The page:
8 free fitness apps that can help you get in shape — and what they’re best for

fitness workout exercise push-up
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Getting in shape can change your life.

Regular exercise is the closest thing to a miracle drug that we have. It can improve your physical health, fight disease, extend your life, boost your mood and memory, combat anxiety and depression, and more. Plus, it just feels good to be fit.

If you don’t already have an established exercise routine, it’s hard to go from intending to work out to actually getting it done. That could be one reason why more than 75% of Americans don’t get enough exercise.

If you’re trying to figure out how to start a fitness routine or looking to track your fitness journey, apps can help.

No single app is perfect, but depending on your goals, free fitness apps can help you build strength, get better at running, and improve your stretching or recovery.

For a study published in the Journal of Medical Internet Research in 2017, a team of researchers analyzed how well 28 different fitness apps matched the exercise guidelines of the American College of Sports Medicine (ACSM). The 28 apps were chosen because they’d been reviewed before in a previous study on fitness apps, and were selected from the more than 100,000 health- and fitness- apps available.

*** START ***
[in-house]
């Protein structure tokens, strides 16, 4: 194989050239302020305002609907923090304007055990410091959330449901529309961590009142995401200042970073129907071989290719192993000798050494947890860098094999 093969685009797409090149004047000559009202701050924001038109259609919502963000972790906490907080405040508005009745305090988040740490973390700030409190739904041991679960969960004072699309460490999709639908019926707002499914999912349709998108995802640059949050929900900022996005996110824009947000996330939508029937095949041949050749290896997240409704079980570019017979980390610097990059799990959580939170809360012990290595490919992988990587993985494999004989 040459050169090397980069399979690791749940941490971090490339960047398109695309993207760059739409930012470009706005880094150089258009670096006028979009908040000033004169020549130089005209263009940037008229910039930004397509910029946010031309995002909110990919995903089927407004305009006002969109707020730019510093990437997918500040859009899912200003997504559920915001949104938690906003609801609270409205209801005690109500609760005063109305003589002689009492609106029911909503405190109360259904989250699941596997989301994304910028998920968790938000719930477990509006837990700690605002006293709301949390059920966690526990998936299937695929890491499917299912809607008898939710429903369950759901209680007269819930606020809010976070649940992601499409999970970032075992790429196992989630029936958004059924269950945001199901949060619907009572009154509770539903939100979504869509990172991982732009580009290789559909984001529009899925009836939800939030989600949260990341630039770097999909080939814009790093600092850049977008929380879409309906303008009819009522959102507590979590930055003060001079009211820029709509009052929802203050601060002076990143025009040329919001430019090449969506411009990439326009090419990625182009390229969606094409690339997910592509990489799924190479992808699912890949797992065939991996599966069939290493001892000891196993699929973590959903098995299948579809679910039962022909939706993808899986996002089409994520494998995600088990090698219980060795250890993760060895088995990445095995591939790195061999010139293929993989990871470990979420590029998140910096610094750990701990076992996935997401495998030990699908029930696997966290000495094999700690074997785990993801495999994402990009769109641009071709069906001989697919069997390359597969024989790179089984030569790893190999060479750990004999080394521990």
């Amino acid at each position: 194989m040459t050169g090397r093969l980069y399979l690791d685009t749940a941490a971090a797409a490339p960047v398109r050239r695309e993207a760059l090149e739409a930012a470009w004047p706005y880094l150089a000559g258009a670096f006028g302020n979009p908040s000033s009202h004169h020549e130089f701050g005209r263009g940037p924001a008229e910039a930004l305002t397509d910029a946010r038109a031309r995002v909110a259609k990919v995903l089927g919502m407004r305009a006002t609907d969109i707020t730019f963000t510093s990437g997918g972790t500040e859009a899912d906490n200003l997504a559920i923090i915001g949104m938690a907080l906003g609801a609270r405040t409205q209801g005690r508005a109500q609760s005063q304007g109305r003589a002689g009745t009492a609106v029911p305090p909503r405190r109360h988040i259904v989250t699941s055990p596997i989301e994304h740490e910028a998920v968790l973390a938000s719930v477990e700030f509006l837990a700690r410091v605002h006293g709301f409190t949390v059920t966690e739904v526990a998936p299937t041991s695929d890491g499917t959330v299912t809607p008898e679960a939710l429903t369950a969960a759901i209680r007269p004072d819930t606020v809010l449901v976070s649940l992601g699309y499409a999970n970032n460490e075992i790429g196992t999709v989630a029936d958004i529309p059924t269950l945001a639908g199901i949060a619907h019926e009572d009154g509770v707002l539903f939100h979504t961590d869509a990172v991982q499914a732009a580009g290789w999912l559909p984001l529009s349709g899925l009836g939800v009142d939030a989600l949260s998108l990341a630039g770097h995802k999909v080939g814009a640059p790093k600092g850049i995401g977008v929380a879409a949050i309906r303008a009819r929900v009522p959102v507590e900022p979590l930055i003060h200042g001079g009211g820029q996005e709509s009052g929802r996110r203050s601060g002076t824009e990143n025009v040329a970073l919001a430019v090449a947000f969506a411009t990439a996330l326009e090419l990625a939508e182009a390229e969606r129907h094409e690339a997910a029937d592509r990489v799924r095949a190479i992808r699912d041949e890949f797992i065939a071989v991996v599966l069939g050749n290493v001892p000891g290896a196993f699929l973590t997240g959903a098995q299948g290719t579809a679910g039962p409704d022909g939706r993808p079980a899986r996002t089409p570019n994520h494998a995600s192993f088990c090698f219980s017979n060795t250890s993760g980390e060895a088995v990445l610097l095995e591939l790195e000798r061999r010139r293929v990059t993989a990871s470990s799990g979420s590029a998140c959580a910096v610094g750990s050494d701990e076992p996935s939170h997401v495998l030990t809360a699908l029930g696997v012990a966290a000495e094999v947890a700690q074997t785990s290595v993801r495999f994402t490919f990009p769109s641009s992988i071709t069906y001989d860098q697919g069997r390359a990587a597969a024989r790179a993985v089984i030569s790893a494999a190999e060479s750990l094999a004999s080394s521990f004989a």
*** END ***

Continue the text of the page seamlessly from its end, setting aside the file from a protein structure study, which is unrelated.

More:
In general, the government’s recommended physical activity guidelines call for healthy adults to do at least two and a half hours of moderate-intensity activity — or 75 minutes of vigorous-intensity activity — per week, along with muscle-strengthening exercises at least twice a week.

The ACSM takes guidelines for exercise programs a few steps further, stating that all workout programs should include safety precautions, warm-up, conditioning that includes strengthening, and cool-down. Plus, they say programs should progress at a safe rate for each individual, and that workout programs should include components of aerobic fitness, strength and resistance exercise, and flexibility.

A comprehensive program that does all of that is a lot for any app — many apps don’t include full safety precautions, warm-ups and cool-downs, or all the details that a novice might want to know. Plus, most apps focus on one aspect of fitness, like getting stronger or building running endurance.

That’s why no app in the study scored more than 35 points out of 70 in the evaluation scale that the researchers devised. (Apps could receive 30 points for aerobic fitness guidelines, 30 points for strength and conditioning guidelines, and 10 points for flexibility guidelines.)

But a few of the top-scoring apps can serve as a good guide to overall workouts or for more targeted goals like building aerobic endurance, strength, or flexibility. All these apps guide users through exercises, offering videos that show how to perform moves and voice guidance to signal when it’s time to change pace or position.

Here are the best choices, according to the research.

This article originally appeared here via Google News